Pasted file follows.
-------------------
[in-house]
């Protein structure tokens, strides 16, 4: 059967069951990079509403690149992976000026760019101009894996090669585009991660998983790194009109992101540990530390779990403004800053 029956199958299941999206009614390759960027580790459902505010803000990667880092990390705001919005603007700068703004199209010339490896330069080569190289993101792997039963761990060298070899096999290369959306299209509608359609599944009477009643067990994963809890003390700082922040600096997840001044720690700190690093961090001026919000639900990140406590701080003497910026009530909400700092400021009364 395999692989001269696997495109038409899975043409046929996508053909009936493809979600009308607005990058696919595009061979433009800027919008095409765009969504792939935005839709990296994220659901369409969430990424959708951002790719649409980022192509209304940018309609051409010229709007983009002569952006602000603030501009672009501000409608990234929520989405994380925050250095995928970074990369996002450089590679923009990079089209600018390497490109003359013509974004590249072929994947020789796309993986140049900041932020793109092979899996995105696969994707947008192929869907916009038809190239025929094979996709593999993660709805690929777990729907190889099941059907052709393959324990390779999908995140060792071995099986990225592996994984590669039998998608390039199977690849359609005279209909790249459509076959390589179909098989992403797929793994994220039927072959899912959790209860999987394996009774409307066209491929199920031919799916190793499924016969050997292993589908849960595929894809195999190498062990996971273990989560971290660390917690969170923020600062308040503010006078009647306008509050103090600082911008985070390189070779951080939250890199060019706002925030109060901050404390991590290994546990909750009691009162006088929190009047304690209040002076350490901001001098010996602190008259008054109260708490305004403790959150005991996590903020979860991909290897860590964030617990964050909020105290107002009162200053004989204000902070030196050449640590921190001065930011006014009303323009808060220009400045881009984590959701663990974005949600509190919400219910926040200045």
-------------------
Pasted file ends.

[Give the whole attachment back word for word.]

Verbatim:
[in-house]
């Protein structure tokens, strides 16, 4: 059967069951990079509403690149992976000026760019101009894996090669585009991660998983790194009109992101540990530390779990403004800053 029956199958299941999206009614390759960027580790459902505010803000990667880092990390705001919005603007700068703004199209010339490896330069080569190289993101792997039963761990060298070899096999290369959306299209509608359609599944009477009643067990994963809890003390700082922040600096997840001044720690700190690093961090001026919000639900990140406590701080003497910026009530909400700092400021009364 395999692989001269696997495109038409899975043409046929996508053909009936493809979600009308607005990058696919595009061979433009800027919008095409765009969504792939935005839709990296994220659901369409969430990424959708951002790719649409980022192509209304940018309609051409010229709007983009002569952006602000603030501009672009501000409608990234929520989405994380925050250095995928970074990369996002450089590679923009990079089209600018390497490109003359013509974004590249072929994947020789796309993986140049900041932020793109092979899996995105696969994707947008192929869907916009038809190239025929094979996709593999993660709805690929777990729907190889099941059907052709393959324990390779999908995140060792071995099986990225592996994984590669039998998608390039199977690849359609005279209909790249459509076959390589179909098989992403797929793994994220039927072959899912959790209860999987394996009774409307066209491929199920031919799916190793499924016969050997292993589908849960595929894809195999190498062990996971273990989560971290660390917690969170923020600062308040503010006078009647306008509050103090600082911008985070390189070779951080939250890199060019706002925030109060901050404390991590290994546990909750009691009162006088929190009047304690209040002076350490901001001098010996602190008259008054109260708490305004403790959150005991996590903020979860991909290897860590964030617990964050909020105290107002009162200053004989204000902070030196050449640590921190001065930011006014009303323009808060220009400045881009984590959701663990974005949600509190919400219910926040200045």